Labels

Once upon a time there was a language in which words had meaning.  And then came the devil Ambiguity, along with his minions, Politics and Religion.  From that moment forth, meaning became as cloudy as a shower of piss.

When contentious events unfold, anywhere in the world, there is a scramble to gain control of the narrative.  It is commonplace for businesses, governments and individuals on occasion to hire people to manage the flow of information and colour it appropriately to try to morph the story into a predefined version.  This behavior affects all forms of media, stretching from newspapers and magazines, all the way down to simple memes which people share online.

One of the key strategies in public misdirection is the inappropriate use of labels.  When a news story becomes attached to sometimes a single word, or a single idea, the public’s attention is driven away from considering what truly happened and instead the public become recipients of a ‘manufactured’ intrepretation.  A recent example is the shooting in Paris.

For those of you that have been hidden under a rock for the past week, two gunmen entered the office of a satirical magazine and murdered a number of people.  Various ‘labels’ for the shooters were flung around in the beginning such as ‘terrorists’, ‘extremists’ and ‘Islamists’, before they were quickly replaced by an ideology so important to Western European societies that almost immediately the crux of the problem was forgotten.  At some point it stopped being a terrorist attack, we were all mistaken, it was in fact an attack on free speech.  Except that it wasn’t.

There are always few bare facts in a story.  In this case the one fact that is crystal clear – a satirical magazine was attacked for cartoons which satirized Islam.  It was not the office of journalists without borders.  It wasn’t an association against censorship.  It was a targeted attack against one magazine.  To claim that this attack has anything to do with free speech makes as much sense as blaming it on cheese, or blaming it on religion.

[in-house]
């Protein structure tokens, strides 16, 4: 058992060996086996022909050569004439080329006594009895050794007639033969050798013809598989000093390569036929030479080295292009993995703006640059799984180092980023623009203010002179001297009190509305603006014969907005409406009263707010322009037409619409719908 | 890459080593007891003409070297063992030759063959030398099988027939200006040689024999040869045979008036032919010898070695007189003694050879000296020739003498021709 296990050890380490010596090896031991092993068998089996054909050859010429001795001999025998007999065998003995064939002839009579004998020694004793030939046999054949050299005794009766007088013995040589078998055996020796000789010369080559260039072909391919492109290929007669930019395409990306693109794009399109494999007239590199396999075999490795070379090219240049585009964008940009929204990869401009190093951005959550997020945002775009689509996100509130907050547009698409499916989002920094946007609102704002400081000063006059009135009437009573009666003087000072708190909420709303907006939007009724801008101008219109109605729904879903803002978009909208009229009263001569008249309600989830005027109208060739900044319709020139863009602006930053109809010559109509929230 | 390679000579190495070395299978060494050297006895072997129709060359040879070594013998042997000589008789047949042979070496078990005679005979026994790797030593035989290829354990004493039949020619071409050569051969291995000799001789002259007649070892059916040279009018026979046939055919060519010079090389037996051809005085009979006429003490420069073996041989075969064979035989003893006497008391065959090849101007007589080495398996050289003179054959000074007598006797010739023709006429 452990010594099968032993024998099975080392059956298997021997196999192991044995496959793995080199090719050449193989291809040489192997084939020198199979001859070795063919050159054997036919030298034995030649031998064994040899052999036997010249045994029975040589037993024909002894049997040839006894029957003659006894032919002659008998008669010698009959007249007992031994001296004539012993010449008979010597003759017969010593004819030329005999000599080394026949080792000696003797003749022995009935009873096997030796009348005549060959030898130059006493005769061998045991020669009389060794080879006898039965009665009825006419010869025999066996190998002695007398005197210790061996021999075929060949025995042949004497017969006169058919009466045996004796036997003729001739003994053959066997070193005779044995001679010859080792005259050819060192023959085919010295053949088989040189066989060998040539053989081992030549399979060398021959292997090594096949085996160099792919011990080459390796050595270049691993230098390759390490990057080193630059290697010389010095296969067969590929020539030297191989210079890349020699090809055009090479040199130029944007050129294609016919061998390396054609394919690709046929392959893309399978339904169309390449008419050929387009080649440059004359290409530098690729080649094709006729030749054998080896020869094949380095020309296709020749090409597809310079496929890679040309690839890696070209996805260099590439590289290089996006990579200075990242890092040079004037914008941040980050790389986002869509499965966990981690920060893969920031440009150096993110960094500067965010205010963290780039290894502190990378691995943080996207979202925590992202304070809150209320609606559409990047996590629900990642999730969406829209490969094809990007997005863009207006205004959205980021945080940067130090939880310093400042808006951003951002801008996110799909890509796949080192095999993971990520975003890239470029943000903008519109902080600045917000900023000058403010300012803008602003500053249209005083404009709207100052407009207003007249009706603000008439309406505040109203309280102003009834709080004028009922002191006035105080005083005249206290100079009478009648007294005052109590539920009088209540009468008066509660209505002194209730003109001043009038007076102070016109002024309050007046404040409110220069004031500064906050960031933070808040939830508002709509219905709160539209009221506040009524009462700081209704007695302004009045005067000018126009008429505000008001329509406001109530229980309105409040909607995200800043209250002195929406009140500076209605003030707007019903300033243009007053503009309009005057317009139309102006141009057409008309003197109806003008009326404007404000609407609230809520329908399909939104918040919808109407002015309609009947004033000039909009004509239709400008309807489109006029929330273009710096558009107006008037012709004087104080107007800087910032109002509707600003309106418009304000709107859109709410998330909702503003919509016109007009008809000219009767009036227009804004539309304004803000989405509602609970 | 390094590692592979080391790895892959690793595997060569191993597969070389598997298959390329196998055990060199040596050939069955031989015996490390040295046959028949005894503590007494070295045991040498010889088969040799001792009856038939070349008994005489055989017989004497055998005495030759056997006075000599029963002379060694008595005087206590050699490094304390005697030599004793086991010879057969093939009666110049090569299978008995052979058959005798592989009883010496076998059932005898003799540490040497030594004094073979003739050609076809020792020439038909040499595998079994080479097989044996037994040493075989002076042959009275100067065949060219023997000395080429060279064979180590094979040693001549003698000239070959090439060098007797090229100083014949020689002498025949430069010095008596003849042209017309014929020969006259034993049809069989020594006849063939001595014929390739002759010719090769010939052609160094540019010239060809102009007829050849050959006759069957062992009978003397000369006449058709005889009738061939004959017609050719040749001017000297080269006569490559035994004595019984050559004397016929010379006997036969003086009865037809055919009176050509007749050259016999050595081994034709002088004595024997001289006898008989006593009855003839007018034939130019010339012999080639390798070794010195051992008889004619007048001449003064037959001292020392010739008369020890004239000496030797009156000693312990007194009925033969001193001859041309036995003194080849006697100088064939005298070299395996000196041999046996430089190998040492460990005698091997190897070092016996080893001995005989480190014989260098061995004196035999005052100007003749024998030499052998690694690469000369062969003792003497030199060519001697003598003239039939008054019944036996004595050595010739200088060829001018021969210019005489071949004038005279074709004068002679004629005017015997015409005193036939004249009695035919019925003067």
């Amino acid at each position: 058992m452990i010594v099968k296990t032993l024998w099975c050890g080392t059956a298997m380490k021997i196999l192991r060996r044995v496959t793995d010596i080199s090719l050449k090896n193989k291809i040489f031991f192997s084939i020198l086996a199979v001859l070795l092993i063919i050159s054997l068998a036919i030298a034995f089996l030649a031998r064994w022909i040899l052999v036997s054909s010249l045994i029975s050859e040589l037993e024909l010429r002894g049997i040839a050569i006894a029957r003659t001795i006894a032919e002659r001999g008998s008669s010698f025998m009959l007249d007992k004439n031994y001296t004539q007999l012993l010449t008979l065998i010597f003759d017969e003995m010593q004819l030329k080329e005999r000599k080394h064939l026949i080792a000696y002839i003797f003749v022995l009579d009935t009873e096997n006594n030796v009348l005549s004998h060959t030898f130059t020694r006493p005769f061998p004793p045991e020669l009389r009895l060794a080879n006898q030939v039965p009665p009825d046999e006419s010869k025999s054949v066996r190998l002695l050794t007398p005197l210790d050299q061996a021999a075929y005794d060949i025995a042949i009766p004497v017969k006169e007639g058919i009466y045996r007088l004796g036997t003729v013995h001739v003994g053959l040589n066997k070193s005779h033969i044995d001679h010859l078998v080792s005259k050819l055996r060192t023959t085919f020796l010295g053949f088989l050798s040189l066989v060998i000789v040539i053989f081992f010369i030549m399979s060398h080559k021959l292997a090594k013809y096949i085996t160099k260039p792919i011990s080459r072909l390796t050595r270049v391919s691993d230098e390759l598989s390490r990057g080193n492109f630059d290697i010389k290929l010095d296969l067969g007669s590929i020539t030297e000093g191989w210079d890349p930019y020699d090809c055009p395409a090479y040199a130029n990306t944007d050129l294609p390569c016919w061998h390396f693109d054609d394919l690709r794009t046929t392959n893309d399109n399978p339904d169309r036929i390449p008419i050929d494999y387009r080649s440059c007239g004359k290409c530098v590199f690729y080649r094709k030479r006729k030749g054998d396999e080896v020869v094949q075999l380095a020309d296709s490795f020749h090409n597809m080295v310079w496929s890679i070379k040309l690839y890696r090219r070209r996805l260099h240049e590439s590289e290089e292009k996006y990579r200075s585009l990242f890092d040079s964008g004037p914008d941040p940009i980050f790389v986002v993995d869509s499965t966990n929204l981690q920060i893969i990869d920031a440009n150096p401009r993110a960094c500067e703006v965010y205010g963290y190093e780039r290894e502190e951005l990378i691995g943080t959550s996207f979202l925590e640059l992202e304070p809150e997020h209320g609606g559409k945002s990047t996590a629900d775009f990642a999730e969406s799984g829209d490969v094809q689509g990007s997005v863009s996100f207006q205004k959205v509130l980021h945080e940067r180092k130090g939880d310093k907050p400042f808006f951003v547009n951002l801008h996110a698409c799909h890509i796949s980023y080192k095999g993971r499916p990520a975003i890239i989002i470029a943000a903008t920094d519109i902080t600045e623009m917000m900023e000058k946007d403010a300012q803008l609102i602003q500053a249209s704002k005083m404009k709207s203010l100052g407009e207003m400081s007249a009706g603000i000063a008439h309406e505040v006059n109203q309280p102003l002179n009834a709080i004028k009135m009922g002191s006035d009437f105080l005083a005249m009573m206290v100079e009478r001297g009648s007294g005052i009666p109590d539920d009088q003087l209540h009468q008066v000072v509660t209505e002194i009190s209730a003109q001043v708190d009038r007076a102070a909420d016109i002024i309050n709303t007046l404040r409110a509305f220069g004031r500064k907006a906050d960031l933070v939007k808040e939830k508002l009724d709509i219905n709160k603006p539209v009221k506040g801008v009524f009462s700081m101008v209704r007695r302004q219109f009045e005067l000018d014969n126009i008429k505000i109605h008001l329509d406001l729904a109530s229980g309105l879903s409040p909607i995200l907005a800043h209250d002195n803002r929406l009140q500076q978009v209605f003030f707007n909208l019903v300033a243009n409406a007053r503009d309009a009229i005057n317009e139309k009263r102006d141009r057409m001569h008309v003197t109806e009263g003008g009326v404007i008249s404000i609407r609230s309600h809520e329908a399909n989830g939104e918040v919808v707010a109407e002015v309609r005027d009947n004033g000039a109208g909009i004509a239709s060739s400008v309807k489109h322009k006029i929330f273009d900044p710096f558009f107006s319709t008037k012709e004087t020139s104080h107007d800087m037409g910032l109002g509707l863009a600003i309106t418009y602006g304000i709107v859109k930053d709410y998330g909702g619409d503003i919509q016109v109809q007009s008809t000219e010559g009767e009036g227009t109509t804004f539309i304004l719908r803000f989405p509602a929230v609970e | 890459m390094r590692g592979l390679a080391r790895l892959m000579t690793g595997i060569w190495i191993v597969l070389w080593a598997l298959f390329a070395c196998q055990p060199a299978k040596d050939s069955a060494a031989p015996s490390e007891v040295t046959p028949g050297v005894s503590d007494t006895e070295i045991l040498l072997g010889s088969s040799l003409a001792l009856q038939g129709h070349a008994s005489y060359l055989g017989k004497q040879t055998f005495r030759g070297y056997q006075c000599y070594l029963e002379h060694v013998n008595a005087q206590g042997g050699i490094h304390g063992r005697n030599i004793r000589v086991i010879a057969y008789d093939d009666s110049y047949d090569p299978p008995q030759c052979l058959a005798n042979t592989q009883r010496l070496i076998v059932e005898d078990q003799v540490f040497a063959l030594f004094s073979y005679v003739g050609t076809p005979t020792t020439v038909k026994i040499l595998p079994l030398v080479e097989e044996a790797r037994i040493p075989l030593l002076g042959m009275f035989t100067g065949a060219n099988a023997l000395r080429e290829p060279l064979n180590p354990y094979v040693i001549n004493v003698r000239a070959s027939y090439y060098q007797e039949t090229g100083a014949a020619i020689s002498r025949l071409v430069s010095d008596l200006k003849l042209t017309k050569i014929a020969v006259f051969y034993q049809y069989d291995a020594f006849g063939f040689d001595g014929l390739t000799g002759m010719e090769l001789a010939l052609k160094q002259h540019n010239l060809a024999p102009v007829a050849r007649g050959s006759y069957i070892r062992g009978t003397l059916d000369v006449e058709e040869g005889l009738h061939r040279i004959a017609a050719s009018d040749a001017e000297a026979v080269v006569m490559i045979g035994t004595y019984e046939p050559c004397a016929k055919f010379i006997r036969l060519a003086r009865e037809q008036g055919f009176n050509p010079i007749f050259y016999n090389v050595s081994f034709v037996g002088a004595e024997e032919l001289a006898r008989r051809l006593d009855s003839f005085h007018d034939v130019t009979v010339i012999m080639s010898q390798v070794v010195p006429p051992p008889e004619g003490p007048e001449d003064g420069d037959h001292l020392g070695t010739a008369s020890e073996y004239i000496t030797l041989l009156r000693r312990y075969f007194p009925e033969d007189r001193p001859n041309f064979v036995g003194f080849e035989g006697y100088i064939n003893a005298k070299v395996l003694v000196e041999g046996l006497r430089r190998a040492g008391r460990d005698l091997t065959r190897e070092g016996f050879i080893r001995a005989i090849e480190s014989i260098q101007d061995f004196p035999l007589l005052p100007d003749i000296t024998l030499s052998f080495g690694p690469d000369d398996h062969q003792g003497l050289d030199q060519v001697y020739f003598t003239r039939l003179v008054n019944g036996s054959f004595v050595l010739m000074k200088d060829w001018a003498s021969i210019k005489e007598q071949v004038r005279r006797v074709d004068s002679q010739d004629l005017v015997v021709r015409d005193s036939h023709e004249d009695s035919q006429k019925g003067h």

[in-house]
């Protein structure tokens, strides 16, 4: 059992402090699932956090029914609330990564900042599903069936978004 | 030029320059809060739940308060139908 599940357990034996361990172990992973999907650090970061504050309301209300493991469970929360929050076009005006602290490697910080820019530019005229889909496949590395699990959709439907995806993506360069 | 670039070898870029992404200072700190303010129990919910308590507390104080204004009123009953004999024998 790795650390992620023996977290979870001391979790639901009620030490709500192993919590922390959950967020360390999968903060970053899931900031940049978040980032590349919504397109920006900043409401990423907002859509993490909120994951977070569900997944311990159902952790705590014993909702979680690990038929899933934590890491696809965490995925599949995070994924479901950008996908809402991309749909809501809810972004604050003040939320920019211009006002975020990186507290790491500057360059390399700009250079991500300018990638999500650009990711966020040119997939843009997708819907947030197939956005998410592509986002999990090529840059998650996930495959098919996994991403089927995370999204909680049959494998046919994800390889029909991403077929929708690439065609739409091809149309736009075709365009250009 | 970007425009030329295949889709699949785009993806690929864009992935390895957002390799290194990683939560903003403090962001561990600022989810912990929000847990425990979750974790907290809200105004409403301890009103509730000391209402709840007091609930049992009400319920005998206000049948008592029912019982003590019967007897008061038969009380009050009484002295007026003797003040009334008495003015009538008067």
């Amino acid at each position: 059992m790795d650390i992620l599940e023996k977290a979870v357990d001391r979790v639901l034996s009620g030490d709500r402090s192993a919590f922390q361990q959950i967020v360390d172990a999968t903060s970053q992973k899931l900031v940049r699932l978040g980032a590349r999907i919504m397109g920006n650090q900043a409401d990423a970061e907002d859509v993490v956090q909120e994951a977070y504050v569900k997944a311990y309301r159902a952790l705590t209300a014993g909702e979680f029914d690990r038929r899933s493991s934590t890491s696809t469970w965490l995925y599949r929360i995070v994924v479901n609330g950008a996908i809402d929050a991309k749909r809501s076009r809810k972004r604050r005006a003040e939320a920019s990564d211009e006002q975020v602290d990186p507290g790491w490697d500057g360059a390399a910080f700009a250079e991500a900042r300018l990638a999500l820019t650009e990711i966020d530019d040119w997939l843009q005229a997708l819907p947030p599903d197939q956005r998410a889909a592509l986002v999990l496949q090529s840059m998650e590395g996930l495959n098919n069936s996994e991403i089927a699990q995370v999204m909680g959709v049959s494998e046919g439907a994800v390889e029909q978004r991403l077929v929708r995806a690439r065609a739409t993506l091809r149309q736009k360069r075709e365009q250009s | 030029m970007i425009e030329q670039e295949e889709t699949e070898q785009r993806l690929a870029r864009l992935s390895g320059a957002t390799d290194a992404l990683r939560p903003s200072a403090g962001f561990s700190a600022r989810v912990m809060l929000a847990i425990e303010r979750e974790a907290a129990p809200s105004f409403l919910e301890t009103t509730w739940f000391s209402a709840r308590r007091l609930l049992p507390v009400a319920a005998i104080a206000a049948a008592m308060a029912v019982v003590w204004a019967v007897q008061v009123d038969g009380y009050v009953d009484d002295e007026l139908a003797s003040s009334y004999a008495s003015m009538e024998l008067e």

In France there are an estimated 4.7 million Muslims.  There were three gunmen involved in this spate of attacks.  If by any chance this was genuinely caused by religious beliefs the result would have been significantly different.  And yet there were no riots or large-scale protests like we’ve seen in the past.  There is only one conclusion any rational person can draw from this.  What is the label that adequately describes men such as these, that purposely acquire weapons so they can murder people who create cartoons?  Mentally ill, perhaps?

Last weekend people marched in solidarity and didn’t really seem to know why.  They felt the very human urge to say that they are not scared, that they believe in free speech and that violence will never win.  Despite the fact they weren’t really sure of what they should be afraid of, nor were they sure of what precisely free speech is or who is threatening it.  The important thing is that ordinary people marched arm in arm with the free-speech (not so) loving leaders of the free world to send a message.  And the message was thus ‘we are blind’.

This ‘wave of feeling’ which has ridden across the western world is not going to be a catalyst for change.  Therefore it is meaningless.  The idea that doing absolutely nothing is going to stop further terror attacks is absolutely mental.  If anything they will only increase, as every single example only further demonstrates what sitting ducks we all are.  The worst thing is that whilst we all focus on the European narrative, while we raise our pens and proclaim ‘Je suis Charlie’, little by little our freedoms and our rights are going to be stolen from us piece by piece.

S**A P**A A**A And Censorship